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When the pandemic took hold in March 2020, the UK government promised to provide up to £330bn via government backed schemes in the shape of the Bounce Back Loan Scheme (BBLS), the Coronavirus Business Interruption Loan Scheme (CBILS), the Coronavirus Large Business Interruption Loan Scheme (CLBILS) and the Future Fund.
The Future Fund closed at the end January 2021. The CBILS, BBL and CLBILS schemes closed to new applications at end March 2021. During their short lives, over £23.28bn was advanced to UK businesses via CBILs, £46.53bn via bounce back loans, £5.30bn via CLBILS, and £1.12m of convertible loans were issued via the Future Fund*. Significant sums indeed, but a long way short of the £330bn the government had earmarked. Critics point to the success rate for CBIL applications: only around 50% of applications were successful, suggesting that the credit risk assessment criteria applied by the approved body of lenders participating in the schemes was too demanding.
What is also striking is the growing number of successful applicants looking to repay their scheme loans early. There was a perception when the schemes were launched that they represented ‘low hanging fruit’ – quick and cheap finance for owners worried about the impact of the pandemic on their business. A year or more on, and with interest rates remaining low, some of those scheme facilities no longer appear cheap money and, for businesses whose worse fears did not materialise, it is questionable as to whether they needed the money in the first place.
Against that backdrop, the Chancellor announced a new scheme – the Recovery Loan Scheme (RLS) – which opened on the 1st April this year, set to run until the 31st December 2021. As with the previous schemes, you need to demonstrate that Covid-19 has impacted on your business. You can apply for finance between £25,001 and £10 million, for a term of up to 6 years. Lenders participating in the scheme receive a government guarantee of up to 80% of the funds they advance. Unlike the previous schemes, the government does not pay the first 12 months’ interest or set-up fees (an attractive selling point for those earlier schemes). However, there is no minimum annual turnover requirement for a RLS applicant (with CBILs you had to demonstrate minimum annual turnover of over £200,000 which ruled out many recent start-up businesses). If you have already received funding via one of the earlier schemes, the RLS is still open to you, although amounts borrowed under previous schemes may limit the amount you can borrow now via the RLS.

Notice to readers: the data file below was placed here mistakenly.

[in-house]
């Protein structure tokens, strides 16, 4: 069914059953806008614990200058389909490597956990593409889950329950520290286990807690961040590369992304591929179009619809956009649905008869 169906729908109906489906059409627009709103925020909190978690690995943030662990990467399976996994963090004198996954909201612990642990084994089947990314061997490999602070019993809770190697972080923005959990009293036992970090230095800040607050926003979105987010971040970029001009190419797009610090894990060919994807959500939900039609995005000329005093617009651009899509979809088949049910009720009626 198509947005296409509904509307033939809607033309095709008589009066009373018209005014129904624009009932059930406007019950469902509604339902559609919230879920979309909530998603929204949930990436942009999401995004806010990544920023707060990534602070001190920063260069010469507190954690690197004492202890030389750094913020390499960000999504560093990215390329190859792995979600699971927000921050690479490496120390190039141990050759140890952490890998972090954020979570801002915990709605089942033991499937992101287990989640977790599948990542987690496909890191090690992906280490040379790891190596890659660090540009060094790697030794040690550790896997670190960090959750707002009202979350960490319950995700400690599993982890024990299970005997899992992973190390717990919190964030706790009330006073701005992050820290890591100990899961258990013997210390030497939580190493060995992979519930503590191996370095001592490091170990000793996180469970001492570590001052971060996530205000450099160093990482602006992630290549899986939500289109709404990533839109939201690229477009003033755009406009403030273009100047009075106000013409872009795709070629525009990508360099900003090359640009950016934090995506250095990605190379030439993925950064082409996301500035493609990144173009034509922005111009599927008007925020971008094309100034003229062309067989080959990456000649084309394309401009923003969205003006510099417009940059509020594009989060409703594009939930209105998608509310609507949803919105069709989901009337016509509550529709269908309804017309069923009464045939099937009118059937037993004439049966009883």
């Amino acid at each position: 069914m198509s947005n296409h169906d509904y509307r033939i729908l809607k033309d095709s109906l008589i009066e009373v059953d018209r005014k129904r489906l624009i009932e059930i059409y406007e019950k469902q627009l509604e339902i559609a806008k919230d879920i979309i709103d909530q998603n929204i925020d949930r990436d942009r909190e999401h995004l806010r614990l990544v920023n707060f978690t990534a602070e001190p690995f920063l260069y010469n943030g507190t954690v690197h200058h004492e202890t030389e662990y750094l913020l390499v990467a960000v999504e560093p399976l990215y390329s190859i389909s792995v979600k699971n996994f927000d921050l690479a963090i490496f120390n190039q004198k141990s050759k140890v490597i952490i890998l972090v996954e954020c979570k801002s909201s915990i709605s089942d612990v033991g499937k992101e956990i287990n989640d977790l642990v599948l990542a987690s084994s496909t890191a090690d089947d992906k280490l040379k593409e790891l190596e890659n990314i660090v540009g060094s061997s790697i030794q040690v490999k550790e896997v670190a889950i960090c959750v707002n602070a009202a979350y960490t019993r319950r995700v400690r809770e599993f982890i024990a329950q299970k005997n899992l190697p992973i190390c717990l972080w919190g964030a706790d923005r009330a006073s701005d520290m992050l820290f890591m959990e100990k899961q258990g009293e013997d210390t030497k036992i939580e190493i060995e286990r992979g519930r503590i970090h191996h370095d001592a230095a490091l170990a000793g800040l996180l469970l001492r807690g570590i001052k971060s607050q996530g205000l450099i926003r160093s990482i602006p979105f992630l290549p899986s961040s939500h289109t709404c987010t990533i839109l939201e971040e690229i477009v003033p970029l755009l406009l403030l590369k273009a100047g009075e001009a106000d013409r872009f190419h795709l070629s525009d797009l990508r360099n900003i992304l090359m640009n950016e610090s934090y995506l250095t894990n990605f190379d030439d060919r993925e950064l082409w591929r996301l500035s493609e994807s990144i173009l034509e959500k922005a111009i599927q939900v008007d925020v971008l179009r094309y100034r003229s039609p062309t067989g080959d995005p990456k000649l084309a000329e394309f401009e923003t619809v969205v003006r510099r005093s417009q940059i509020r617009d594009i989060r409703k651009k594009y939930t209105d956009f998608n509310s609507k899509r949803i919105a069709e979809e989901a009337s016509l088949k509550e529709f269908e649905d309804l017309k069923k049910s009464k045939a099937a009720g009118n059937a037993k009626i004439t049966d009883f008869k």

As with previous schemes, RLS funding can be made available via term loan, overdraft, asset finance or invoice finance facility, to suit your business. The real difference between the RLS and its predecessors is that the RLS is specifically purposed to help businesses to recover and grow, as the country emerges from lockdown restrictions. An RLS loan can be used for any legitimate business purpose; marketing costs, repurposing costs, hiring of staff, managing cashflow and acquisitions (e.g. equipment, premises or even to help buy another business). Where the earlier schemes focused on funding to fill gaps in cashflow caused by a slowing or cessation of trade, this is a more optimistic scheme, aiming to help business owners plan a brighter future.
It remains to be seen whether UK businesses will take up the scheme, and how it will fare if further lockdowns are announced (for instance, if infection rates start to rise again or new variants prove resistant to the vaccines). We also need to see how the participating lenders will apply and price the scheme. The British Business Bank (the body tasked with accrediting lenders to participate in the scheme) states on its website that “a key aim of the RLS is to improve the terms on offer.., but if a lender can offer the choice of a commercial loan on better terms…they should do so”, an acknowledgment that some applicants may find they can obtain the right funding for their business requirements, at a more attractive rate, from non-scheme loan products available in the wider market.
Some of the participating lenders have already published fixed pricing for their RLS facilities. Other lenders state that the margin will be assessed and ‘tailored’ for each applicant. Judging by the number of businesses already considering repaying their CBIL funding, would-be borrowers may benefit from discussions with more than one lender about their current and longer term funding requirements in order to establish what might be the appropriate option, in terms of cost, duration and purpose, before taking an RLS facility. Perhaps the message is therefore to check before selecting the low hanging fruit – there may be a better deal higher up the tree.
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*Note: these are approx. figures as at 21 March 2021 and do not take account of applications received between that date and 31 March when the schemes closed.